Floral visitors

In the 252 hours of observation (96 hours at night and 156 during the day), 189 visits were recorded, all during the daytime, of 11 species. Of these species, five were hummingbirds of the family Trochilidae [Eupetomena macroura, Chrysolampis mosquitus (female), Florisuga fusca, Anthracothorax nigricollis (female), Thalurania glaucopis (female and male)]; one a bird of the family Thraupidae (Coereba flaveola); four bee species of Apidae (Apis mellifera, Trigona spinipes, Oxytrigona tataira and Augocholorella sp.); and one butterfly of Pieridae (Ascia manuste) (Tab. 4, Fig. 4).

Table 4. Floral visitors, floral resource collected, relative frequency and timing of visit to Alcantarea nahoumii (Leme) J. R. Grant (Bromeliaceae) in Serra da Jibóia, Santa Teresinha, Bahia, Brazil.

Table 4 Floral visitors, floral resource collected, relative frequency and timing of visit to Alcantarea nahoumii (Leme) J. R. Grant (Bromeliaceae) in Serra da Jiboia, Santa Teresinha, Bahia, Brazil. 

Species Floral resource Number of visits Relative frequency (%) Period of visit
Birds
Eupetomena macroura Nectar 6 3.17 M
Chrysolampis mosquitos Nectar 27 14.31 M / A
Florisuga fusca Nectar 23 12.19 M
Anthracothorax nigricollis Nectar 21 11.00 M
Thalurania glaucopis Nectar 26 13.75 M / A
Coereba flaveola Nectar and Pollen 13 6.89 M
Bees
Apis melífera Nectar and Pollen 24 12.72 M
Trigona spinipes Nectar and Pollen 18 9.54 M / A
Oxytrigona tataíra Nectar 23 12.19 M
Augochlorella sp. Pollen 3 1.59 M
Butterfly
Ascia monuste Nectar 5 2.65 M
189 100

M = Morning; A = Afternoon.

Figure 4 Floral visitors of Alcantarea nahoumii (Leme) J. R. Grant (Bromeliaceae) in Serra da Jibóia, Santa Teresinha, Bahia, Brazil. A) Chrysolampis mosquitus. B) Thalurania glaucopis (male). C) Florisuga fusca. D) Anthracothorax nigricollis (female). E) Eupetomena macroura. F) Coereba flaveola. G) Apis mellifera. H) Oxytrigona tataira. I) Ascia manuste. Floral visitors identified by Ivan Sazima.  

Visits by hummingbirds started at 9:00 a.m., extended until 4:00 p.m., and were more frequent in the morning hours, coinciding with the greatest nectar availability, with intervals of 10 to 20 minutes between visits and an average of 15 visits per plant.

Visits were fewer and spaced at longer intervals in the afternoon, (from 30 to 40 minutes, with an average of three visits per inflorescence). The hummingbirds Chrysolampis mosquitus (Fig. 4A), Thalurania glaucopis (Fig. 4B) and Florisuga fusca (Fig. 4C) remained for three to six seconds at each flower and then moved to other inflorescences or rested on nearby stems, without leaving the area, waiting to make new visits. The species Chrysolampis mosquitus and Thalurania glaucopis were the only visitors that exhibited agonistic interactions, and were the only species to visit flowers in the afternoon. Females of Anthracothorax nigricollis (Fig. 4D) were observed with less frequency (11.13 %) than the other hummingbird species, with the exception of Eupetomena macroura (Fig. 4E), which exhibited isolated behavior, with frequency of 3.17 %, only landing on plants near wooded areas at the edges of the study areas. Of the five hummingbird species observed in this study, all collected nectar by introducing their long beaks between the petals toward the base of the corolla, where the nectar chamber is located.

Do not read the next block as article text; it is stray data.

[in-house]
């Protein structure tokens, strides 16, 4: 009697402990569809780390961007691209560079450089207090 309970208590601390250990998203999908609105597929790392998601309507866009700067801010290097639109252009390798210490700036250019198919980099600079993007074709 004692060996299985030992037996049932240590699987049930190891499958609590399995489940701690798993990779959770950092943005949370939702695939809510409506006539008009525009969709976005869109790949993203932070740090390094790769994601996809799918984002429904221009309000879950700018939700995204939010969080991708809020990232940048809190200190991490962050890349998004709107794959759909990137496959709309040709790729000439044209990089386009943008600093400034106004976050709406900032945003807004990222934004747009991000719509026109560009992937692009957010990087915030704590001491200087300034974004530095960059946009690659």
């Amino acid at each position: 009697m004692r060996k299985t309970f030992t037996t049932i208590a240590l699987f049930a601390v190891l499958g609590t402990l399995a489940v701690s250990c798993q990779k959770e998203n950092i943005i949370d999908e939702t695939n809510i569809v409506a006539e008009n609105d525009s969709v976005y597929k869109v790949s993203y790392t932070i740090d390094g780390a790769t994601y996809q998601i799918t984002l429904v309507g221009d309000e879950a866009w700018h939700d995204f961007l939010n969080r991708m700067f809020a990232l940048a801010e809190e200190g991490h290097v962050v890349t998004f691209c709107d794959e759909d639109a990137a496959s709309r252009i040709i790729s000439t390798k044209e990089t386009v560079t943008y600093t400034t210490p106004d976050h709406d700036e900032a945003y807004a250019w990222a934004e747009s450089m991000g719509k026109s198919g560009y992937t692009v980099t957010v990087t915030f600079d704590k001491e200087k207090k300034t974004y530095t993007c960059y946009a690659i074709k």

Coereba flaveola (bird) (Fig. 4F) paid only one illegitimate visit, collecting exposed pollen and nectar, so this species can be classified as a robber. The bees Trigona spinipes and Apis melifera (Fig. 4G) visited the flowers individually and remained on the flowers for long periods. In contrast, Oxytrigona tataira (Fig. 4H) visited the flowers in groups of 8 to 10 individuals, and only in the mornings, most intensely between 6:30 to 11:30 a.m. All these bee species were present throughout the blooming period and collected nectar. In turn, the bee Augochlorella sp. was found only on the anthers collecting pollen, and remained for an average of 10 seconds. The butterfly Ascia manuste (Fig. 4I) landed on flowers only to collect nectar and remained for only 8 seconds on average, with a relative frequency of 2.65 %.

In addition to the species mentioned sthuso far, we also observed one species of the order Coleoptera (Diabrotica septenliturata) and four of Hymenoptera: Polybia sp, Polistes sp, Polybia platycephata and Formicidae (not identified to species level). None of these visitors showed any interest in floral resources and mainly visited in the morning hours, except for the ants, which were present throughout the day.

Discussion

Phenology

Alcantarea nahoumii displays a two-year cycle after sprouting of lateral shoots and an additional seven months from flowering to seed generation. The long reproductive period appears to be a characteristic of the subfamily Tillandsioideae, as previously reported by Marques & Lemos Filho (2008). According to these authors, in general, bromeliads that flower in the rainy season inhabit rocky regions at high elevations (1,400 m), because under these conditions their entire vegetative and reproductive cycle is optimized by the morphological traits of the bromeliads, such as tanks (phytotelmata), absorptive roots and scaly/peltate trichomes. In contrast, in species that develop at elevations lower than 1,300 m, as is the case of A. nahoumii (at 850 m), flowering happens in the dry season, which coincides with a greater availability of pollinators, thus avoiding the fog and lower temperatures of higher elevations. The diurnal floral anthesis and prolonged open period of the flowers (24 hours) increased visitation by pollinators and the possibility of fertilization.